#include <Arduino.h>
  #include <ESP8266WiFi.h>
  #include <Hash.h>
  #include <ESPAsyncTCP.h>
  #include <ESPAsyncWebServer.h>
#endif
#include <OneWire.h>
#include <DallasTemperature.h>

// Data wire is connected to GPIO 4
#define ONE_WIRE_BUS 4

// Setup a oneWire instance to communicate with any OneWire devices
OneWire oneWire(ONE_WIRE_BUS);

// Pass our oneWire reference to Dallas Temperature sensor 
DallasTemperature sensors(&oneWire);

// Replace with your network credentials
const char* ssid = "REPLACE_WITH_YOUR_SSID";
const char* password = "REPLACE_WITH_YOUR_PASSWORD";

// Create AsyncWebServer object on port 80
AsyncWebServer server(80);

String readDSTemperatureC() {
  // Call sensors.requestTemperatures() to issue a global temperature and Requests to all devices on the bus
  sensors.requestTemperatures(); 
  float tempC = sensors.getTempCByIndex(0);

  if(tempC == -127.00) {
    Serial.println("Failed to read from DS18B20 sensor");
    return "--";
  } else {
    Serial.print("Temperature Celsius: ");
    Serial.println(tempC); 
  }
  return String(tempC);
}

String readDSTemperatureF() {
  // Call sensors.requestTemperatures() to issue a global temperature and Requests to all devices on the bus
  sensors.requestTemperatures(); 
  float tempF = sensors.getTempFByIndex(0);

  if(int(tempF) == -196){
    Serial.println("Failed to read from DS18B20 sensor");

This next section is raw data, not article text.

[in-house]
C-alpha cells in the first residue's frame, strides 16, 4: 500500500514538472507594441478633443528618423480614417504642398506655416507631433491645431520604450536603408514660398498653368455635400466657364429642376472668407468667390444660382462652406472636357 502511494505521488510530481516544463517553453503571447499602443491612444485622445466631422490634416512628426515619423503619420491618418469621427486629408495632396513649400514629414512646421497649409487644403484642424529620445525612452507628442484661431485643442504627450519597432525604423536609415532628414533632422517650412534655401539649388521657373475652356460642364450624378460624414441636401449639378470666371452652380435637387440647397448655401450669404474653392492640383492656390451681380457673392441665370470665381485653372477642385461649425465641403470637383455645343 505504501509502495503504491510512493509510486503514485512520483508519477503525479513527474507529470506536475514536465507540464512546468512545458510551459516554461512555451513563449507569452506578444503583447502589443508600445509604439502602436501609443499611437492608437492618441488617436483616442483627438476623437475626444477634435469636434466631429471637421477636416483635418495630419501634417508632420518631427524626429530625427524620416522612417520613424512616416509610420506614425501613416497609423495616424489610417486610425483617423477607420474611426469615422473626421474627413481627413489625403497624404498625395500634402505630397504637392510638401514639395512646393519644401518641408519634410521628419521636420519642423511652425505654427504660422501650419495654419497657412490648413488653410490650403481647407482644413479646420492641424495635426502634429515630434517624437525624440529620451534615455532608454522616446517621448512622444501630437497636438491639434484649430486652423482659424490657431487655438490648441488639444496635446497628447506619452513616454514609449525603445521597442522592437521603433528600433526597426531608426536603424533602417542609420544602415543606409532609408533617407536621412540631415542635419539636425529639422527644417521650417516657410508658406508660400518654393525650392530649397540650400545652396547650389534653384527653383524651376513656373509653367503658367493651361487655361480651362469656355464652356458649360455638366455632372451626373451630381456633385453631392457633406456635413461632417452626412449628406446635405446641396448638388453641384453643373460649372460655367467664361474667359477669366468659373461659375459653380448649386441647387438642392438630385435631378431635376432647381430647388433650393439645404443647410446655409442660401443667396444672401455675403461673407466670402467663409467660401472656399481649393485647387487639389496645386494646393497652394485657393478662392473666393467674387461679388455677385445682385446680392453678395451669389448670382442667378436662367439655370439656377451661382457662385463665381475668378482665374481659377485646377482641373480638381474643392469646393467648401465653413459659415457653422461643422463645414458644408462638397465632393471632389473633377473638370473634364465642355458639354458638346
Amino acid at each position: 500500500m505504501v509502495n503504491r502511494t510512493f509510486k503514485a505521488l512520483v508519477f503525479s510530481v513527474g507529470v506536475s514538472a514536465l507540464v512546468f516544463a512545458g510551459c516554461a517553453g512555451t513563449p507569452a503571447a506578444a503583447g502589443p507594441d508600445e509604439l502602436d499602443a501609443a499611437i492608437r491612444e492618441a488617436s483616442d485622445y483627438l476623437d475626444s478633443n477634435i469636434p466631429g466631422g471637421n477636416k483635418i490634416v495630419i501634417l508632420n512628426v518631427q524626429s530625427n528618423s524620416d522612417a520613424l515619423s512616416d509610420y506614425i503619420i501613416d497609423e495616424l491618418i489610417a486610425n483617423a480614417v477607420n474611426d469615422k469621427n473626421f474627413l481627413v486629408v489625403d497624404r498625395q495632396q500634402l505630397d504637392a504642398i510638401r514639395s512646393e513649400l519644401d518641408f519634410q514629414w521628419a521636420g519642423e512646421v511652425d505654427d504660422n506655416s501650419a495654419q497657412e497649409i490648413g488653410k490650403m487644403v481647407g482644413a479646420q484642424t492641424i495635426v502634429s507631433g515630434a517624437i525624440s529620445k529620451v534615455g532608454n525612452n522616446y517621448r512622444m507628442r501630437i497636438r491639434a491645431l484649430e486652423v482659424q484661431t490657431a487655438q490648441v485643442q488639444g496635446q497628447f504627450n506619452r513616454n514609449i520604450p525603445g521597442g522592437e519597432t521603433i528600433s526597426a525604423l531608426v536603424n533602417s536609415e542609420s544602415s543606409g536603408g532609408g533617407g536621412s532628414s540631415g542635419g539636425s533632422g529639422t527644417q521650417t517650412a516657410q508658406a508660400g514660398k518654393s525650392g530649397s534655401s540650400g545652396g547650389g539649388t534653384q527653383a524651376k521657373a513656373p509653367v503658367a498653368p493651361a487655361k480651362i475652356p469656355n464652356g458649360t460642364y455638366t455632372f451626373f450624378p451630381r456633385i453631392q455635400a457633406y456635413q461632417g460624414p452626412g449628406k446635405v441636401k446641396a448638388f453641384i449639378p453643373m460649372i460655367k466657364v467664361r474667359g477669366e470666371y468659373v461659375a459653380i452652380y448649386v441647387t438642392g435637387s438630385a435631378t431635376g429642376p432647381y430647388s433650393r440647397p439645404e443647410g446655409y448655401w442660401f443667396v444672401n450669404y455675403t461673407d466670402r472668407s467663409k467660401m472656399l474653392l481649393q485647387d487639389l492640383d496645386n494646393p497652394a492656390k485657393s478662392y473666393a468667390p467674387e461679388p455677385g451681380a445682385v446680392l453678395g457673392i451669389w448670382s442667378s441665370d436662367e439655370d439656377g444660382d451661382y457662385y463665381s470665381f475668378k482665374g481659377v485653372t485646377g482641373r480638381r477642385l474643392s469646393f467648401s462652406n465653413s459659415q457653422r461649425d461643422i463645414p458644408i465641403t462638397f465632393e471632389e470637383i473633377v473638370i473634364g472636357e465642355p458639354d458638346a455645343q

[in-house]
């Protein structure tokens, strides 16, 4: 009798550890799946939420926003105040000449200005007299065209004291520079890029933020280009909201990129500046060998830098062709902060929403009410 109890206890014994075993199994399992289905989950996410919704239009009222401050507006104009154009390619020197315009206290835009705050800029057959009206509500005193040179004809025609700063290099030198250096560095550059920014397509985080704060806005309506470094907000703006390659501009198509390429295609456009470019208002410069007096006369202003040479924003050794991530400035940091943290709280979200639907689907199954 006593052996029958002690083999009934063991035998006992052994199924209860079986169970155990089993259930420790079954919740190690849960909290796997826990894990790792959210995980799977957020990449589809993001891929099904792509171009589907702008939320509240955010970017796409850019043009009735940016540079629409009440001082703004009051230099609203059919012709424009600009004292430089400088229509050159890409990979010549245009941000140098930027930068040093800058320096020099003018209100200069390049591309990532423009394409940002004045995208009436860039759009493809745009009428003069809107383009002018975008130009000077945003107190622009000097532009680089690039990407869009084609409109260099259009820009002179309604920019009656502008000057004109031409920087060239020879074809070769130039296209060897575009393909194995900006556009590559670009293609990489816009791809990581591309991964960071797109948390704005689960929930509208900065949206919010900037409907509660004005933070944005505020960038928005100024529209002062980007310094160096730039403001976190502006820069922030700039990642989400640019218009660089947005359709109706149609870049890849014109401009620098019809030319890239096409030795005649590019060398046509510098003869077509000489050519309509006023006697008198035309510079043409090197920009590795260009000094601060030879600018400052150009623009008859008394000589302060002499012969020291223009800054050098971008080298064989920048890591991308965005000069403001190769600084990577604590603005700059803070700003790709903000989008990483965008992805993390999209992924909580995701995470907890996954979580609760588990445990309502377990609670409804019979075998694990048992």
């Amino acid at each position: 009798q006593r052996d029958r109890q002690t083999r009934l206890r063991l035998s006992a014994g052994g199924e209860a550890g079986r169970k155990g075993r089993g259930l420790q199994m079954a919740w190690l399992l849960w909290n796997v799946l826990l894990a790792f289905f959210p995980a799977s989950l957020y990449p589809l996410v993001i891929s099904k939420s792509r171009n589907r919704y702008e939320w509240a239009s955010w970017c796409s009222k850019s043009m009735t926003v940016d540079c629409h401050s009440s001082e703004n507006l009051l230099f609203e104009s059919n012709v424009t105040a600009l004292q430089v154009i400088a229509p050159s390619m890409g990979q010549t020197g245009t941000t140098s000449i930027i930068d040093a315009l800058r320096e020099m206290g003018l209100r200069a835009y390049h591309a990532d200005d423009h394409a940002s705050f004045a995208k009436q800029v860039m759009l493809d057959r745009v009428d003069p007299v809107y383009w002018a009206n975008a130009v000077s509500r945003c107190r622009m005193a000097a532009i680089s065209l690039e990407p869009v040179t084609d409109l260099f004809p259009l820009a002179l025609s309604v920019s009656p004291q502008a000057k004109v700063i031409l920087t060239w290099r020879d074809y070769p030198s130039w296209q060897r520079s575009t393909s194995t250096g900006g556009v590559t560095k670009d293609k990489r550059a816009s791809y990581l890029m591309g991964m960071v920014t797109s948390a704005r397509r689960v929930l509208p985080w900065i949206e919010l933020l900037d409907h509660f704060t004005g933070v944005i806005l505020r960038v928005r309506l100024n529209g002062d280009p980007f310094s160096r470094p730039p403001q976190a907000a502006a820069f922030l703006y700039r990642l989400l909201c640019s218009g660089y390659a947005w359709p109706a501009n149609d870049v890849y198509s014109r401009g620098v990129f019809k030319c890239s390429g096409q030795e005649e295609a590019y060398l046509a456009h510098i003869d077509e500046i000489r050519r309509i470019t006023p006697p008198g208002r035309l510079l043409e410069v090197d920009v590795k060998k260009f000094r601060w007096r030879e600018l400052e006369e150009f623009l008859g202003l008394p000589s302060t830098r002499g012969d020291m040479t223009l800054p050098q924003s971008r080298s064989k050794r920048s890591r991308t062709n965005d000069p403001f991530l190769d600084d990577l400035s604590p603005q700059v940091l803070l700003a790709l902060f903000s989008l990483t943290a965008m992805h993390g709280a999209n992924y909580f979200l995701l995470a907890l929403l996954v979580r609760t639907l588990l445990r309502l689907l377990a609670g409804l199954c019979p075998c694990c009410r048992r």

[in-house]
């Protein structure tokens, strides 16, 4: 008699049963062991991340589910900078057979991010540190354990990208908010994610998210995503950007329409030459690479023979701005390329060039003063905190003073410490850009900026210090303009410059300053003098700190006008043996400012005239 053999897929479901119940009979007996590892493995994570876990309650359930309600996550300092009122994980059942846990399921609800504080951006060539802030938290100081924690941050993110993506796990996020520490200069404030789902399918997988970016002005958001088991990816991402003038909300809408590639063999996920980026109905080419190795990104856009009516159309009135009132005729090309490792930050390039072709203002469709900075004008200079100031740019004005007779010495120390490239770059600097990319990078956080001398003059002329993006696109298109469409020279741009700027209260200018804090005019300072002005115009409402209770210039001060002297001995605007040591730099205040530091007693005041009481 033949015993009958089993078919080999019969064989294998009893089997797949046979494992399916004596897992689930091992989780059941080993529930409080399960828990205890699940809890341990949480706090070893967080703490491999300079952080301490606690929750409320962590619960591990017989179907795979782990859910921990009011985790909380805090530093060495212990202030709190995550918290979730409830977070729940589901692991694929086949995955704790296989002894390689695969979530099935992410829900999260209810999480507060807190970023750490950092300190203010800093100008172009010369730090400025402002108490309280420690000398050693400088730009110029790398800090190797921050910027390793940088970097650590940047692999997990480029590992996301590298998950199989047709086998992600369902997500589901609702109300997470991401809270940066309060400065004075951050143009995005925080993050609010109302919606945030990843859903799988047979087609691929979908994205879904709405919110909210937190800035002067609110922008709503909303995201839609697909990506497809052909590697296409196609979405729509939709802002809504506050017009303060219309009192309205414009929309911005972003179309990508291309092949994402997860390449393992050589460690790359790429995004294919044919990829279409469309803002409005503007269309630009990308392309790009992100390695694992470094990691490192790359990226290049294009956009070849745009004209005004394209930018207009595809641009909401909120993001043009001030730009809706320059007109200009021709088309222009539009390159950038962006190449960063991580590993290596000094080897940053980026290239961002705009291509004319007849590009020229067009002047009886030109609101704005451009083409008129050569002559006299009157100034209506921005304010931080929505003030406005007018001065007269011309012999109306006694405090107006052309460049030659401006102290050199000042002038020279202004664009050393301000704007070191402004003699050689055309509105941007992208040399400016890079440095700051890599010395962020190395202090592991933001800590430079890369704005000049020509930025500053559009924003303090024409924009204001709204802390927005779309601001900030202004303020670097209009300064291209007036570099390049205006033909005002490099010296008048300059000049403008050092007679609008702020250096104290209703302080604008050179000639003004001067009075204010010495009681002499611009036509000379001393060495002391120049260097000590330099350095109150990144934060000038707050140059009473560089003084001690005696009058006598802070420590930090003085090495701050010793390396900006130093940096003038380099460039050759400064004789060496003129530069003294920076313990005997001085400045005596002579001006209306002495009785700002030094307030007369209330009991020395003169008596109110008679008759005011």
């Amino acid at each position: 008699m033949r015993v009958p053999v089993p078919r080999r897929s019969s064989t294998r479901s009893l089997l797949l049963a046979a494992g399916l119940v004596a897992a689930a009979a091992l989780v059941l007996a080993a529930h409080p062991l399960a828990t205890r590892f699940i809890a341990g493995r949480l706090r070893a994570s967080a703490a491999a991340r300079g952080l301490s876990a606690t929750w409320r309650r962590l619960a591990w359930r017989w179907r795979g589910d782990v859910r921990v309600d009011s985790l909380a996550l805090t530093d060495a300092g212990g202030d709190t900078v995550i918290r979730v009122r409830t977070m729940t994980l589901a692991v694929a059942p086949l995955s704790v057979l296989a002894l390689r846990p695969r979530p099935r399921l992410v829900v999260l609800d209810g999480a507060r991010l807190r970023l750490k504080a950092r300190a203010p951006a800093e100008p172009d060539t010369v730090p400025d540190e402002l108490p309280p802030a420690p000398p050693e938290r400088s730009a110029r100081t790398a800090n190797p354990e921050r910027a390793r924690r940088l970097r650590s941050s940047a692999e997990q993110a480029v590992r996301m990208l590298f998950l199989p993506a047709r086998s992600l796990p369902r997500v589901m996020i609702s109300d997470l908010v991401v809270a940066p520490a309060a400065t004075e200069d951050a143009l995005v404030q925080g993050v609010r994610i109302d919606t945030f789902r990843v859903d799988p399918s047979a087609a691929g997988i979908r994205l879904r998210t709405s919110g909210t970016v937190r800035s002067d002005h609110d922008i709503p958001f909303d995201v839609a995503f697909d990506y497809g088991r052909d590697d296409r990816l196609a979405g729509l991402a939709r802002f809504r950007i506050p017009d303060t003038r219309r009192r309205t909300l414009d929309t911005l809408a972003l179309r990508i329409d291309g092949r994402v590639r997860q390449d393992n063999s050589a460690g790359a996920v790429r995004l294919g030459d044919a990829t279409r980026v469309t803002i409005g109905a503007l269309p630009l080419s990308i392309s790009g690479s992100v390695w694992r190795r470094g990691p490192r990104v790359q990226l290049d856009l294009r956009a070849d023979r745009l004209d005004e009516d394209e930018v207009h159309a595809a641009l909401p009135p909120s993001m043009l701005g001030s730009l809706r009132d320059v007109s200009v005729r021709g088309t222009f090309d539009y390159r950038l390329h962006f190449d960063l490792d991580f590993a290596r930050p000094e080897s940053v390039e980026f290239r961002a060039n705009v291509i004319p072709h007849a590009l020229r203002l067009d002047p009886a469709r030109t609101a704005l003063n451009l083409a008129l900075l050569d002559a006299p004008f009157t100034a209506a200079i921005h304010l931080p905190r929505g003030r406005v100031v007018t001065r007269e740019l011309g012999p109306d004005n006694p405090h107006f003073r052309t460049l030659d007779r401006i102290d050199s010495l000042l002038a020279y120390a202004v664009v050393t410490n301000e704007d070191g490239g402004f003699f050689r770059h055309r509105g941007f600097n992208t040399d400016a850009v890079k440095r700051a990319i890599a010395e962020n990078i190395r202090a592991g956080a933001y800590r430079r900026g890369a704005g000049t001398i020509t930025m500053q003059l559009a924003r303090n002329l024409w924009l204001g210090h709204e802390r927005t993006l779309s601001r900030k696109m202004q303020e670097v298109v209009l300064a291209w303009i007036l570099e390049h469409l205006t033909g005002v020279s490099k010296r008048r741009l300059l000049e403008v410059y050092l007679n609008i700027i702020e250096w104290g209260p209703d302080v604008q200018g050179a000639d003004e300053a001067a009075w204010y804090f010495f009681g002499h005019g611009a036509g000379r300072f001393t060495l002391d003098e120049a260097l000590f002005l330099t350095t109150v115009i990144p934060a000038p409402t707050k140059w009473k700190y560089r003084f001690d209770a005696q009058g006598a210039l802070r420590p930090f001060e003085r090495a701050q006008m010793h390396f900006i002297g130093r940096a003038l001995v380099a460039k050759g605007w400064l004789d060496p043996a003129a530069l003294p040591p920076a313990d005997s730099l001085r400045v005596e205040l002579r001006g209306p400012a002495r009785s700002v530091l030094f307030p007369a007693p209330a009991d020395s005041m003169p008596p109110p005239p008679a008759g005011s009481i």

return "--";
  } else {
    Serial.print("Temperature Fahrenheit: ");
    Serial.println(tempF);
  }
  return String(tempF);
}

const char index_html[] PROGMEM = R"rawliteral(
<!DOCTYPE HTML><html>
<head>
  <meta name="viewport" content="width=device-width, initial-scale=1">
  <link rel="stylesheet" href="https://use.fontawesome.com/releases/v5.7.2/css/all.css" integrity="sha384-fnmOCqbTlWIlj8LyTjo7mOUStjsKC4pOpQbqyi7RrhN7udi9RwhKkMHpvLbHG9Sr" crossorigin="anonymous">
  <style>
    html {
     font-family: Arial;
     display: inline-block;
     margin: 0px auto;
     text-align: center;
    }
    h2 { font-size: 3.0rem; }
    p { font-size: 3.0rem; }
    .units { font-size: 1.2rem; }
    .ds-labels{
      font-size: 1.5rem;
      vertical-align:middle;
      padding-bottom: 15px;
    }
  </style>
</head>
<body>
  <h2>ESP DS18B20 Server</h2>
  <p>
    <i class="fas fa-thermometer-half" style="color:#059e8a;"></i> 
    <span class="ds-labels">Temperature Celsius</span> 
    <span id="temperaturec">%TEMPERATUREC%</span>
    <sup class="units">&deg;C</sup>
  </p>
  <p>
    <i class="fas fa-thermometer-half" style="color:#059e8a;"></i> 
    <span class="ds-labels">Temperature Fahrenheit</span>
    <span id="temperaturef">%TEMPERATUREF%</span>
    <sup class="units">&deg;F</sup>
  </p>
</body>
<script>
setInterval(function ( ) {
  var xhttp = new XMLHttpRequest();
  xhttp.onreadystatechange = function() {
    if (this.readyState == 4 && this.status == 200) {
      document.getElementById("temperaturec").innerHTML = this.responseText;
    }
  };
  xhttp.open("GET", "/temperaturec", true);
  xhttp.send();
}, 10000) ;
setInterval(function ( ) {
  var xhttp = new XMLHttpRequest();
  xhttp.onreadystatechange = function() {
    if (this.readyState == 4 && this.status == 200) {
      document.getElementById("temperaturef").innerHTML = this.responseText;
    }
  };
  xhttp.open("GET", "/temperaturef", true);
  xhttp.send();
}, 10000) ;
</script>
</html>)rawliteral";

// Replaces placeholder with DHT values
String processor(const String& var){
  //Serial.println(var);
  if(var == "TEMPERATUREC"){
    return readDSTemperatureC();
  }
  else if(var == "TEMPERATUREF"){
    return readDSTemperatureF();
  }
  return String();
}

void setup(){
  // Serial port for debugging purposes
  Serial.begin(115200);
  Serial.println();
  
  // Start up the DS18B20 library
  sensors.begin();
  
  // Connect to Wi-Fi
  WiFi.begin(ssid, password);
  Serial.println("Connecting to WiFi");